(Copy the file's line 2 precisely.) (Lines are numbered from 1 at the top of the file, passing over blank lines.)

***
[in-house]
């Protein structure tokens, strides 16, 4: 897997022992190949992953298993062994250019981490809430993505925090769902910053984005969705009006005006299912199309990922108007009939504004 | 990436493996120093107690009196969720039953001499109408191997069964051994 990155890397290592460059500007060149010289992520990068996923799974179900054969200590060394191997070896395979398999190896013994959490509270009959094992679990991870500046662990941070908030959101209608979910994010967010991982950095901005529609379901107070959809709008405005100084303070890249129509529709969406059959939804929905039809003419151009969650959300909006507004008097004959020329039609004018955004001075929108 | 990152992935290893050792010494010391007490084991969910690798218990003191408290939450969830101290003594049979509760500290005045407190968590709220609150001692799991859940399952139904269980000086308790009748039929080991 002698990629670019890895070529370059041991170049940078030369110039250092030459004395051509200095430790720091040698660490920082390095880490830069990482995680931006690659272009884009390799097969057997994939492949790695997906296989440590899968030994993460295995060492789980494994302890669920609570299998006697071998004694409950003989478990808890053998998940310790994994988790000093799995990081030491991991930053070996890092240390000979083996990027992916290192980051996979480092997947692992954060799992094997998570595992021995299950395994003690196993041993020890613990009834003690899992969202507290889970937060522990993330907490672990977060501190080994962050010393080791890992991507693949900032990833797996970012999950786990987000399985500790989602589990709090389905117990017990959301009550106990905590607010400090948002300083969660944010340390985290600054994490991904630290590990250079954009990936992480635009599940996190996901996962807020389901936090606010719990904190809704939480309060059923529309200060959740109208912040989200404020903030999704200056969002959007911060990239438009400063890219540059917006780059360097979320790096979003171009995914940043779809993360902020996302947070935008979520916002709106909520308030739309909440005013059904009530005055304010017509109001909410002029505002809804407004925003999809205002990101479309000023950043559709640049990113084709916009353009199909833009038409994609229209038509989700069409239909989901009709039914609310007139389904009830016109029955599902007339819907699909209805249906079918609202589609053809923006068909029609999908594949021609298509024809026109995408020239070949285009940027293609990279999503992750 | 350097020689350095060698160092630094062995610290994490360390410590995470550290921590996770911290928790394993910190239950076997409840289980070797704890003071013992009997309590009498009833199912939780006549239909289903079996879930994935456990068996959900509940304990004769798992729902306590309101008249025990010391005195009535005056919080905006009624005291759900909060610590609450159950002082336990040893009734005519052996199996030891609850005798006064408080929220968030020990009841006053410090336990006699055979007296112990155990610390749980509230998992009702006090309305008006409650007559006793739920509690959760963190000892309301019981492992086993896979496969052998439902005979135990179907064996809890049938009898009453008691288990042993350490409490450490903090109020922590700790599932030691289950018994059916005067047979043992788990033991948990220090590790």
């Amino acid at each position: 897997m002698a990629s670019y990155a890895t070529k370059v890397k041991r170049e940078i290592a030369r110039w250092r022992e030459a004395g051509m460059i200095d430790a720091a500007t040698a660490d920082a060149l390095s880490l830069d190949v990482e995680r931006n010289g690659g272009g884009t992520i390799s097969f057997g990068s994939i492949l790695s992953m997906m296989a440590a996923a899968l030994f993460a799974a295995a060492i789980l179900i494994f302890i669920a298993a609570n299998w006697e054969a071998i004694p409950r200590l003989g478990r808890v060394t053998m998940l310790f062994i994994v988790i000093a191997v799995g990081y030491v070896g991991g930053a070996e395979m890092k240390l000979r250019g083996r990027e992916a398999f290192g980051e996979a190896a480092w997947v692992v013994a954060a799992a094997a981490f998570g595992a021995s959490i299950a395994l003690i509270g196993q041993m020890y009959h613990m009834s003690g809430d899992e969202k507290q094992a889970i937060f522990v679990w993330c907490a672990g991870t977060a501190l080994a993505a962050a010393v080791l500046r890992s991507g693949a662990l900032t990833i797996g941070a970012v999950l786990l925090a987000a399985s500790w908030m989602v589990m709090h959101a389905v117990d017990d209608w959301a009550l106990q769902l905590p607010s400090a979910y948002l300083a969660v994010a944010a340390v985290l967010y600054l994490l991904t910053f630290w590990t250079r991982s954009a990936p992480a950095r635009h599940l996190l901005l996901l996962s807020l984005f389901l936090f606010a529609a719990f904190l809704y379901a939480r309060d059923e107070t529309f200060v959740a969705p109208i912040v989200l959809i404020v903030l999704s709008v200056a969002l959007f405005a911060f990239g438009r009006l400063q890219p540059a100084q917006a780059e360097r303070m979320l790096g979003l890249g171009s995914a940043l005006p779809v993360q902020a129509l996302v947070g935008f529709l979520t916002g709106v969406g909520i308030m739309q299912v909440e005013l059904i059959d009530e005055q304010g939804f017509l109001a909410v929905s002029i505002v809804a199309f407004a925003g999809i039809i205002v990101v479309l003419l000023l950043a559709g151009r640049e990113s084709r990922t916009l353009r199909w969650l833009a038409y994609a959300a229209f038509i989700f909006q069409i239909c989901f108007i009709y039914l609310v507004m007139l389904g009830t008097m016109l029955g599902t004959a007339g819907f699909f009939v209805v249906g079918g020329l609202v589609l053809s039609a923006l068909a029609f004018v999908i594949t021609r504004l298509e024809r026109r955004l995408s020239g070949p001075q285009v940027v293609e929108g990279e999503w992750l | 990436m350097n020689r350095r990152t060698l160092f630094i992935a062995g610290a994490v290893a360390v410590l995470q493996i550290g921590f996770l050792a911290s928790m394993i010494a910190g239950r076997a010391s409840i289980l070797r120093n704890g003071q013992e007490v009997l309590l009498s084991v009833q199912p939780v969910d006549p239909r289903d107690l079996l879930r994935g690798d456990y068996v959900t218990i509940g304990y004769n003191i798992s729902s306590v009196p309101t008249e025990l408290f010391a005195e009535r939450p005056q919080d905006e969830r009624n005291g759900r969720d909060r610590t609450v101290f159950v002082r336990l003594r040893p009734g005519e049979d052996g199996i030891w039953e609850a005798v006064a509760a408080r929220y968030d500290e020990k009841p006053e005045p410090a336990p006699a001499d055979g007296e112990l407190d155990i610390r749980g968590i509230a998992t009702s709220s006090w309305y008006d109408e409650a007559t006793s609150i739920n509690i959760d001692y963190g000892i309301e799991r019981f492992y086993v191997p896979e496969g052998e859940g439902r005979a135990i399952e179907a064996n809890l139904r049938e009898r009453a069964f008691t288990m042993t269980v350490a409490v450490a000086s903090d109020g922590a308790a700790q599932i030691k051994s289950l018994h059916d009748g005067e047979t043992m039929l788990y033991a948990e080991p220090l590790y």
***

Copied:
């Protein structure tokens, strides 16, 4: 897997022992190949992953298993062994250019981490809430993505925090769902910053984005969705009006005006299912199309990922108007009939504004 | 990436493996120093107690009196969720039953001499109408191997069964051994 990155890397290592460059500007060149010289992520990068996923799974179900054969200590060394191997070896395979398999190896013994959490509270009959094992679990991870500046662990941070908030959101209608979910994010967010991982950095901005529609379901107070959809709008405005100084303070890249129509529709969406059959939804929905039809003419151009969650959300909006507004008097004959020329039609004018955004001075929108 | 990152992935290893050792010494010391007490084991969910690798218990003191408290939450969830101290003594049979509760500290005045407190968590709220609150001692799991859940399952139904269980000086308790009748039929080991 002698990629670019890895070529370059041991170049940078030369110039250092030459004395051509200095430790720091040698660490920082390095880490830069990482995680931006690659272009884009390799097969057997994939492949790695997906296989440590899968030994993460295995060492789980494994302890669920609570299998006697071998004694409950003989478990808890053998998940310790994994988790000093799995990081030491991991930053070996890092240390000979083996990027992916290192980051996979480092997947692992954060799992094997998570595992021995299950395994003690196993041993020890613990009834003690899992969202507290889970937060522990993330907490672990977060501190080994962050010393080791890992991507693949900032990833797996970012999950786990987000399985500790989602589990709090389905117990017990959301009550106990905590607010400090948002300083969660944010340390985290600054994490991904630290590990250079954009990936992480635009599940996190996901996962807020389901936090606010719990904190809704939480309060059923529309200060959740109208912040989200404020903030999704200056969002959007911060990239438009400063890219540059917006780059360097979320790096979003171009995914940043779809993360902020996302947070935008979520916002709106909520308030739309909440005013059904009530005055304010017509109001909410002029505002809804407004925003999809205002990101479309000023950043559709640049990113084709916009353009199909833009038409994609229209038509989700069409239909989901009709039914609310007139389904009830016109029955599902007339819907699909209805249906079918609202589609053809923006068909029609999908594949021609298509024809026109995408020239070949285009940027293609990279999503992750 | 350097020689350095060698160092630094062995610290994490360390410590995470550290921590996770911290928790394993910190239950076997409840289980070797704890003071013992009997309590009498009833199912939780006549239909289903079996879930994935456990068996959900509940304990004769798992729902306590309101008249025990010391005195009535005056919080905006009624005291759900909060610590609450159950002082336990040893009734005519052996199996030891609850005798006064408080929220968030020990009841006053410090336990006699055979007296112990155990610390749980509230998992009702006090309305008006409650007559006793739920509690959760963190000892309301019981492992086993896979496969052998439902005979135990179907064996809890049938009898009453008691288990042993350490409490450490903090109020922590700790599932030691289950018994059916005067047979043992788990033991948990220090590790």